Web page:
- 1 cup brandy
- Place the water, sugar, butter and spices in a small saucepan and bring to a gentle simmer on low heat.
- Stir to dissolve and mix the butter and simmer for 1 minute.
- Take it off the heat and stir in the vanilla.
- Divide the hot water mix into two brandy glasses or any glass of your choice.
- Top with half the brandy in each glass.
- Stir to mix and serve immediately.
LFN’s Drinks of the Week are meant to be enjoyed in responsible tailgates, meaning everyone is over 21, nobody is driving while impaired or under the influence, and Ubers are lined up if necessary. Only enjoy these things responsibly.
TBD, but no significant ones that I’m aware of from last week’s game.
In many of Georgetown’s struggle years against Lehigh, they were a study in contrasts to the Mountain Hawks in that they usually, compared to Lehigh’s powerful offensive squads, they would field offenses that would struggle to score points. This year, however, they have consistently put up some solid offensive numbers, most notably against Ivy League title contender Columbia (24 points), Lafayette (23), and Colgate (21).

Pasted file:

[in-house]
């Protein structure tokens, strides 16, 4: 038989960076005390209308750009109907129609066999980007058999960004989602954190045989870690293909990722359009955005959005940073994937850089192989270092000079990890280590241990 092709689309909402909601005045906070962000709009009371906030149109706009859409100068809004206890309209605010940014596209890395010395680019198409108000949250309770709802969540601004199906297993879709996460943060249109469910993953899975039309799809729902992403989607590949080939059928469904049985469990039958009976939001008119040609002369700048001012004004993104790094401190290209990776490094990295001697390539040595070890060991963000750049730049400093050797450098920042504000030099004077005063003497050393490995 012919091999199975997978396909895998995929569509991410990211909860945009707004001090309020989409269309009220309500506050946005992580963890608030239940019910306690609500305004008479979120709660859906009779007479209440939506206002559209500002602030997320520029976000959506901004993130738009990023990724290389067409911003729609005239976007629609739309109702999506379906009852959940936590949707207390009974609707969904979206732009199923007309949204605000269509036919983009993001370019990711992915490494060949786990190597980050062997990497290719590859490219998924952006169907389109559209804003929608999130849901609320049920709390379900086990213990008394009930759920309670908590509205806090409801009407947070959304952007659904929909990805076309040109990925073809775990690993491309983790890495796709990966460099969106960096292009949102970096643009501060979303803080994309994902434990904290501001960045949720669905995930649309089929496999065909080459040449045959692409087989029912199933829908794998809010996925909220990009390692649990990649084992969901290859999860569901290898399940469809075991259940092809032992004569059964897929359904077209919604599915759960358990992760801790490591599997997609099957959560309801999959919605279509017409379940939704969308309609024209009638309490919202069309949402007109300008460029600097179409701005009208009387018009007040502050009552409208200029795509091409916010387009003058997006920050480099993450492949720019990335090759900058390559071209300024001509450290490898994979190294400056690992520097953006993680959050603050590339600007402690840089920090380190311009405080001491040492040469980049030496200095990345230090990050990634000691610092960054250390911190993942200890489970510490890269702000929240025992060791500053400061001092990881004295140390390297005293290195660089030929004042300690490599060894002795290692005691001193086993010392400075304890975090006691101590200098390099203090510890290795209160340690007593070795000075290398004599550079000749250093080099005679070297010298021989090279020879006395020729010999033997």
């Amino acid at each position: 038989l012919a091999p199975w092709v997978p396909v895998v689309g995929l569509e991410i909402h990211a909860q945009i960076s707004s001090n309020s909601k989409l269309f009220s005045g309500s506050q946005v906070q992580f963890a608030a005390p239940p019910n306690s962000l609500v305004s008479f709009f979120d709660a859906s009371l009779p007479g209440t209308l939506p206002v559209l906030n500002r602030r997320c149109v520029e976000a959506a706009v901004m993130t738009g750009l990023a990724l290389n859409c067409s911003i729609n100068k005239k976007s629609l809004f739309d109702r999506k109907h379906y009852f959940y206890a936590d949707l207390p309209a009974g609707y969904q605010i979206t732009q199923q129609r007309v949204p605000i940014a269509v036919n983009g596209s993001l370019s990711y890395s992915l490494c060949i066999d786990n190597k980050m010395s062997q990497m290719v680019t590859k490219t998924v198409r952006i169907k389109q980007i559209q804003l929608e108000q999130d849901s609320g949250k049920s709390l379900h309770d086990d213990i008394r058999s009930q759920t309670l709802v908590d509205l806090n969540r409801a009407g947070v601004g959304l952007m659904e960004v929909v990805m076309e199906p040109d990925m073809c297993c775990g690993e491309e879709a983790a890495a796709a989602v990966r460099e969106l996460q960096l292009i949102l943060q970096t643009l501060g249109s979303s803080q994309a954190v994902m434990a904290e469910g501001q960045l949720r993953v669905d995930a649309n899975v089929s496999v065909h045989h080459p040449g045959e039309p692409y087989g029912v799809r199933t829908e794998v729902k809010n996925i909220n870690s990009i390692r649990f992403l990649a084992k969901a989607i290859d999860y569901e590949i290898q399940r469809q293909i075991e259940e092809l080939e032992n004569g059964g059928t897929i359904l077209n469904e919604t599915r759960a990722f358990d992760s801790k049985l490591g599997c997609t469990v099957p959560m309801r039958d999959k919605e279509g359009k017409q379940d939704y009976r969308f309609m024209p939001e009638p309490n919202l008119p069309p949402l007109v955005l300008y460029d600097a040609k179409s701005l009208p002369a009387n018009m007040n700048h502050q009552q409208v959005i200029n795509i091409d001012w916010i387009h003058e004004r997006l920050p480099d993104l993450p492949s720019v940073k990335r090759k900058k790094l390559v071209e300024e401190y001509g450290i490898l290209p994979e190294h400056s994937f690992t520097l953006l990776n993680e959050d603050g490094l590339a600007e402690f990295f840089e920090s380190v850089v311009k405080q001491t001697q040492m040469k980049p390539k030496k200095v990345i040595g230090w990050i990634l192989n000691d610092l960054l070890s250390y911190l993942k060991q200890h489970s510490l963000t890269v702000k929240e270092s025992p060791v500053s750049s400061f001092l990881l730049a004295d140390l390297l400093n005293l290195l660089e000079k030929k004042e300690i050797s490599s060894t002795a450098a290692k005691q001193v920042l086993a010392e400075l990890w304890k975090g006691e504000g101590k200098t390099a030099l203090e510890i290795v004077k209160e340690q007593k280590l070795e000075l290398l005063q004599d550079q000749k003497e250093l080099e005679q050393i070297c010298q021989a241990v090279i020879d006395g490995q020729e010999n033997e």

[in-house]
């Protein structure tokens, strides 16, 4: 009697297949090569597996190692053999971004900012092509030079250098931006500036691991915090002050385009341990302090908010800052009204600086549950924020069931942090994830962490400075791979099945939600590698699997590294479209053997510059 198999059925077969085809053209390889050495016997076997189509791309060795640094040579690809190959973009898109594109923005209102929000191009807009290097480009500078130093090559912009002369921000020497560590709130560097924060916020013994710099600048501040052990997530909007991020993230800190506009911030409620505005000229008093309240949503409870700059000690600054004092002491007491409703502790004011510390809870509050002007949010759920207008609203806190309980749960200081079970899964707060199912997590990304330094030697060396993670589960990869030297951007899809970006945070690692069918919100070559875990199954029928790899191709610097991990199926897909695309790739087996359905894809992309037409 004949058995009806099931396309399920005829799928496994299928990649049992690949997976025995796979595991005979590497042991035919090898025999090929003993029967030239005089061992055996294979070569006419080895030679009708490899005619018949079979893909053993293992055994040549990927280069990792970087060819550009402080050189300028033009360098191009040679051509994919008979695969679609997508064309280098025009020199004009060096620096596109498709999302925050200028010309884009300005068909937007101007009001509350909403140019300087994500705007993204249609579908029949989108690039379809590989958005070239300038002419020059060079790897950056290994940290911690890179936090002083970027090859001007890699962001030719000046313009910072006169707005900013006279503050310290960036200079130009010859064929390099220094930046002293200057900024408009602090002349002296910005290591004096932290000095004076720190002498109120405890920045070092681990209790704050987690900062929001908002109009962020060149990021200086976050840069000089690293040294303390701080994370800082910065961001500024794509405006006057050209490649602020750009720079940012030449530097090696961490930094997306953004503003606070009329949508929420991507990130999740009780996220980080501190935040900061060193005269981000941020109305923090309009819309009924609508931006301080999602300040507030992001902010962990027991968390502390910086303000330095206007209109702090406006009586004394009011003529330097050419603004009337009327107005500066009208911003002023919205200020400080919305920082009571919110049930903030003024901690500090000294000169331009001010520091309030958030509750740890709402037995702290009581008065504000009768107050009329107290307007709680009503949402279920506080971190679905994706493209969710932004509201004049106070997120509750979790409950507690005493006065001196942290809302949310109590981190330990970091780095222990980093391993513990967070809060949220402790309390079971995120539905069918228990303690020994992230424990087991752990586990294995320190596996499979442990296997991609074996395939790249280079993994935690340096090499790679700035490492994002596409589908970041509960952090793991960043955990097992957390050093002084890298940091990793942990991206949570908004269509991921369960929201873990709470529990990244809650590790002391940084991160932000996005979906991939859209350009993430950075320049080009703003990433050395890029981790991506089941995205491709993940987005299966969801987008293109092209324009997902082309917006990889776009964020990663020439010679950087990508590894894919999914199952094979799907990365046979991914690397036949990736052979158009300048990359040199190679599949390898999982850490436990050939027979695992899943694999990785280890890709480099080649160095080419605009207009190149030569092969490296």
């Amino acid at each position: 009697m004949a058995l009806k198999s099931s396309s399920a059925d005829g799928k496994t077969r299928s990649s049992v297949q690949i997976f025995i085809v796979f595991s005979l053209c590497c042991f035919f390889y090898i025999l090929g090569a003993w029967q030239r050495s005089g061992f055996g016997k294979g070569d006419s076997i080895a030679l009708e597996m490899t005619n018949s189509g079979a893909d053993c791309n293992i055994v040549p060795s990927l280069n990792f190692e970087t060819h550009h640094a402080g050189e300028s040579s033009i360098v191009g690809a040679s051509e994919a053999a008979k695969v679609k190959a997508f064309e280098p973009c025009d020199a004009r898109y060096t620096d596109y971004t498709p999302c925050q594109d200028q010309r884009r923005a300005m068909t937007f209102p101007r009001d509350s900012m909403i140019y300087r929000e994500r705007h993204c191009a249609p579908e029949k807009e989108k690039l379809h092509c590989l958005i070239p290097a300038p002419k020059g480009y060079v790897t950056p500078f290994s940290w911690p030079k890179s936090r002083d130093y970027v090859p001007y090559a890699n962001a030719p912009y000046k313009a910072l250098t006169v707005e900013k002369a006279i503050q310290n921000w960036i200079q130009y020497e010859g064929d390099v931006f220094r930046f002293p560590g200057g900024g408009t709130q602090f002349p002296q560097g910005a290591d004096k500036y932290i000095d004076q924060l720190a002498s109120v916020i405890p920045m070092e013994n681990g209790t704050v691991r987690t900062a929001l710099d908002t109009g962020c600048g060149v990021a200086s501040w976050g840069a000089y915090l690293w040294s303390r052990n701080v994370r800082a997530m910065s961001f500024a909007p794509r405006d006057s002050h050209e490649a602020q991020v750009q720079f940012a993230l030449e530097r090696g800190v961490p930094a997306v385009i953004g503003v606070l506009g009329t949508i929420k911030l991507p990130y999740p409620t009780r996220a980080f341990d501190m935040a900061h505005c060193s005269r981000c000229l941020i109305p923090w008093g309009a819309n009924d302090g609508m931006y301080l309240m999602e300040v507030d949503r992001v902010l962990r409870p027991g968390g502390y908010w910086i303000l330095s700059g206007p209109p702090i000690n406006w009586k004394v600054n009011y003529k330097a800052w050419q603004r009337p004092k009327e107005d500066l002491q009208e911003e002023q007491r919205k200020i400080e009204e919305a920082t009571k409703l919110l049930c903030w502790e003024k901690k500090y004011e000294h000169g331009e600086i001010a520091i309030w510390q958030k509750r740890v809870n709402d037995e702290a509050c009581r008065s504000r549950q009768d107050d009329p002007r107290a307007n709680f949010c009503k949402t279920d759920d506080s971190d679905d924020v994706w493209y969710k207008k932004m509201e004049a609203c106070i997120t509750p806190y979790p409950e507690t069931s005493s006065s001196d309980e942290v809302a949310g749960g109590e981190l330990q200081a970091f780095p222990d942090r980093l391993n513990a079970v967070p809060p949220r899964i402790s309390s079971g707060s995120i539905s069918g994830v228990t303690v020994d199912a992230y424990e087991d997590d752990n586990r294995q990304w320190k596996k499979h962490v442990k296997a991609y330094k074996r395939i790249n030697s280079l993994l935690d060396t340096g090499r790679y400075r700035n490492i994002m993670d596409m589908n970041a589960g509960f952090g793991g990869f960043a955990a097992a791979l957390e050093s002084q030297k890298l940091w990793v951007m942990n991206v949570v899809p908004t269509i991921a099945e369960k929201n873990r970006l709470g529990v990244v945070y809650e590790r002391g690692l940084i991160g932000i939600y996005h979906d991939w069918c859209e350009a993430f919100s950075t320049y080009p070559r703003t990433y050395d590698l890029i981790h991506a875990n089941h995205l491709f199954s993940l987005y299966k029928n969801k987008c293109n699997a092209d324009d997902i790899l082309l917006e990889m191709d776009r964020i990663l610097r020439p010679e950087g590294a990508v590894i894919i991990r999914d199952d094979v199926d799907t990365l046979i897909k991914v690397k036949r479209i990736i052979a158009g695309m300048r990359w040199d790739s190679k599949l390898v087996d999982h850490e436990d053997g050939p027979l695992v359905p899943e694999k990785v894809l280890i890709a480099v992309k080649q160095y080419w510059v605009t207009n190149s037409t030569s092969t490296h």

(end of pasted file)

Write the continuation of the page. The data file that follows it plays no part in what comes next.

They’ve done so with a veteran passing game with some stars: WR Joshua Tomas (600 yards receiving, 3 TDs), WR Cameron Crayton (564 yards, 2 TDs) and QB Joseph Brunell, son of former Jacksonville Jaguar QB Mark Brunell (last week, 197 yards passing, 1 TD). This veteran trio has done the most with the offense as the Hoyas have struggled to run the ball (averaging only 78.9 yards per game). If I were Georgetown head coach Rob Sgarlata, I wouldn’t hesitate to take some shots deep with this group – and if I’m Lehigh I’d be watching out for it.
On defense, LB Owen Kessler (5 1/2 tackles for loss, 2 sacks) and S Ahmad Wilson (61 tackles, 4 tackles for loss, 1 INT) stand out. Against Lafayette a few weeks ago, the Hoyas played the Leopards very tough, holding the Leopards to 3 of 11 on 3rd down conversions and very nearly springing the upset after jumping to a 17-0 lead.
Interestingly, Georgetown is 0-4 at home and 2-2 on the road this season.
Keys for Lehigh